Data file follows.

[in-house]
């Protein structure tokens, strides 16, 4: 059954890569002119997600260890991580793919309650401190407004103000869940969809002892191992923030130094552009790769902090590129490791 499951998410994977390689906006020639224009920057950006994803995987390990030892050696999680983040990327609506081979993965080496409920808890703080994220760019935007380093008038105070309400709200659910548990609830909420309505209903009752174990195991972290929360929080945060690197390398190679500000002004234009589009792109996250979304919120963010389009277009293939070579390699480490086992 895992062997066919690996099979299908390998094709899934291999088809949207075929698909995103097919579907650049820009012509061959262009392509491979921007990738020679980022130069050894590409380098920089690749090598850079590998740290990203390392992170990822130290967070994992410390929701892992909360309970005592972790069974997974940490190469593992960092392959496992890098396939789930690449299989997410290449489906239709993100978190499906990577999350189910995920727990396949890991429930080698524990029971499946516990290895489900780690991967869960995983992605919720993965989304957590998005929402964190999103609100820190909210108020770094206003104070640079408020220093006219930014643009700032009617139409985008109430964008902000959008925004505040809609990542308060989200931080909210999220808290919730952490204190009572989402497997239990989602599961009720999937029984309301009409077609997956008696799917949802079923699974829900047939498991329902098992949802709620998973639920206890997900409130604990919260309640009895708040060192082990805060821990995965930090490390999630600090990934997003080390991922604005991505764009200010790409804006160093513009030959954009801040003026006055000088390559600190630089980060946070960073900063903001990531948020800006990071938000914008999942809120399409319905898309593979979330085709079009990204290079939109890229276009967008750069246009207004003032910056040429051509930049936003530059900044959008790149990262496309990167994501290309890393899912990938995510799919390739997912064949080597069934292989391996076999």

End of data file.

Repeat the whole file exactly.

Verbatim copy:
[in-house]
């Protein structure tokens, strides 16, 4: 059954890569002119997600260890991580793919309650401190407004103000869940969809002892191992923030130094552009790769902090590129490791 499951998410994977390689906006020639224009920057950006994803995987390990030892050696999680983040990327609506081979993965080496409920808890703080994220760019935007380093008038105070309400709200659910548990609830909420309505209903009752174990195991972290929360929080945060690197390398190679500000002004234009589009792109996250979304919120963010389009277009293939070579390699480490086992 895992062997066919690996099979299908390998094709899934291999088809949207075929698909995103097919579907650049820009012509061959262009392509491979921007990738020679980022130069050894590409380098920089690749090598850079590998740290990203390392992170990822130290967070994992410390929701892992909360309970005592972790069974997974940490190469593992960092392959496992890098396939789930690449299989997410290449489906239709993100978190499906990577999350189910995920727990396949890991429930080698524990029971499946516990290895489900780690991967869960995983992605919720993965989304957590998005929402964190999103609100820190909210108020770094206003104070640079408020220093006219930014643009700032009617139409985008109430964008902000959008925004505040809609990542308060989200931080909210999220808290919730952490204190009572989402497997239990989602599961009720999937029984309301009409077609997956008696799917949802079923699974829900047939498991329902098992949802709620998973639920206890997900409130604990919260309640009895708040060192082990805060821990995965930090490390999630600090990934997003080390991922604005991505764009200010790409804006160093513009030959954009801040003026006055000088390559600190630089980060946070960073900063903001990531948020800006990071938000914008999942809120399409319905898309593979979330085709079009990204290079939109890229276009967008750069246009207004003032910056040429051509930049936003530059900044959008790149990262496309990167994501290309890393899912990938995510799919390739997912064949080597069934292989391996076999």